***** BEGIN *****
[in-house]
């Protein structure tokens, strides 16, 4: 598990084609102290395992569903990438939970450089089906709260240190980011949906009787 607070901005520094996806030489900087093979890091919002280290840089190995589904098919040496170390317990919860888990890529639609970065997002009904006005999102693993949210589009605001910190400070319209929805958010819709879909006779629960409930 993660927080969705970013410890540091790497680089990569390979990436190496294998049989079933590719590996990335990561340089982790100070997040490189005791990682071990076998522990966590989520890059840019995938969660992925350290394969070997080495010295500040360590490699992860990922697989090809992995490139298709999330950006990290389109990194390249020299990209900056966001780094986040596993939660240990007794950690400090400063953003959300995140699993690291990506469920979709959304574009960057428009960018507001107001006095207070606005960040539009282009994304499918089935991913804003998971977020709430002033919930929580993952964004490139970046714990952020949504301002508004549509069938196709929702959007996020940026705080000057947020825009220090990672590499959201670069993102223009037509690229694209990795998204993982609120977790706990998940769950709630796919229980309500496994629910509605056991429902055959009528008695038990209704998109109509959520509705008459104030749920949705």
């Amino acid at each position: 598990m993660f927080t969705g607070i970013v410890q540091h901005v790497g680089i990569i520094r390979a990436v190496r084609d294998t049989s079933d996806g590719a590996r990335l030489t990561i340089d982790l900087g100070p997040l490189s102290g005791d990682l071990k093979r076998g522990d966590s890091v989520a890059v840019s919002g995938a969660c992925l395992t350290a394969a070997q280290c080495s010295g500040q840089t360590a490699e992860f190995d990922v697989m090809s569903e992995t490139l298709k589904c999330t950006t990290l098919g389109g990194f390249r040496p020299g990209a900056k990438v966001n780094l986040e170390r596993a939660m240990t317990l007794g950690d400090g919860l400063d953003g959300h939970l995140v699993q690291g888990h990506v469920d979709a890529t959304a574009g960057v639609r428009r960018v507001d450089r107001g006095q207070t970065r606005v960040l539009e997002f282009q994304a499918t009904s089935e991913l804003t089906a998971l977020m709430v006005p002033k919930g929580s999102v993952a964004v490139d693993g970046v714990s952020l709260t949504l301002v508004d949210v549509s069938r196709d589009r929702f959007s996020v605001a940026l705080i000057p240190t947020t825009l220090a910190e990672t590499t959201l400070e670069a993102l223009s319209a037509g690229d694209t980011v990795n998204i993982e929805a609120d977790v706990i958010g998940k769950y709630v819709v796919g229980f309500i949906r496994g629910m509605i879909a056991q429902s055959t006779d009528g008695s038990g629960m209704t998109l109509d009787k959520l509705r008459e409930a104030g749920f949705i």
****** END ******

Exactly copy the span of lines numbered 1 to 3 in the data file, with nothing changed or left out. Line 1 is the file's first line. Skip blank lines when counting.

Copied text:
[in-house]
């Protein structure tokens, strides 16, 4: 598990084609102290395992569903990438939970450089089906709260240190980011949906009787 607070901005520094996806030489900087093979890091919002280290840089190995589904098919040496170390317990919860888990890529639609970065997002009904006005999102693993949210589009605001910190400070319209929805958010819709879909006779629960409930 993660927080969705970013410890540091790497680089990569390979990436190496294998049989079933590719590996990335990561340089982790100070997040490189005791990682071990076998522990966590989520890059840019995938969660992925350290394969070997080495010295500040360590490699992860990922697989090809992995490139298709999330950006990290389109990194390249020299990209900056966001780094986040596993939660240990007794950690400090400063953003959300995140699993690291990506469920979709959304574009960057428009960018507001107001006095207070606005960040539009282009994304499918089935991913804003998971977020709430002033919930929580993952964004490139970046714990952020949504301002508004549509069938196709929702959007996020940026705080000057947020825009220090990672590499959201670069993102223009037509690229694209990795998204993982609120977790706990998940769950709630796919229980309500496994629910509605056991429902055959009528008695038990209704998109109509959520509705008459104030749920949705």
């Amino acid at each position: 598990m993660f927080t969705g607070i970013v410890q540091h901005v790497g680089i990569i520094r390979a990436v190496r084609d294998t049989s079933d996806g590719a590996r990335l030489t990561i340089d982790l900087g100070p997040l490189s102290g005791d990682l071990k093979r076998g522990d966590s890091v989520a890059v840019s919002g995938a969660c992925l395992t350290a394969a070997q280290c080495s010295g500040q840089t360590a490699e992860f190995d990922v697989m090809s569903e992995t490139l298709k589904c999330t950006t990290l098919g389109g990194f390249r040496p020299g990209a900056k990438v966001n780094l986040e170390r596993a939660m240990t317990l007794g950690d400090g919860l400063d953003g959300h939970l995140v699993q690291g888990h990506v469920d979709a890529t959304a574009g960057v639609r428009r960018v507001d450089r107001g006095q207070t970065r606005v960040l539009e997002f282009q994304a499918t009904s089935e991913l804003t089906a998971l977020m709430v006005p002033k919930g929580s999102v993952a964004v490139d693993g970046v714990s952020l709260t949504l301002v508004d949210v549509s069938r196709d589009r929702f959007s996020v605001a940026l705080i000057p240190t947020t825009l220090a910190e990672t590499t959201l400070e670069a993102l223009s319209a037509g690229d694209t980011v990795n998204i993982e929805a609120d977790v706990i958010g998940k769950y709630v819709v796919g229980f309500i949906r496994g629910m509605i879909a056991q429902s055959t006779d009528g008695s038990g629960m209704t998109l109509d009787k959520l509705r008459e409930a104030g749920f949705i």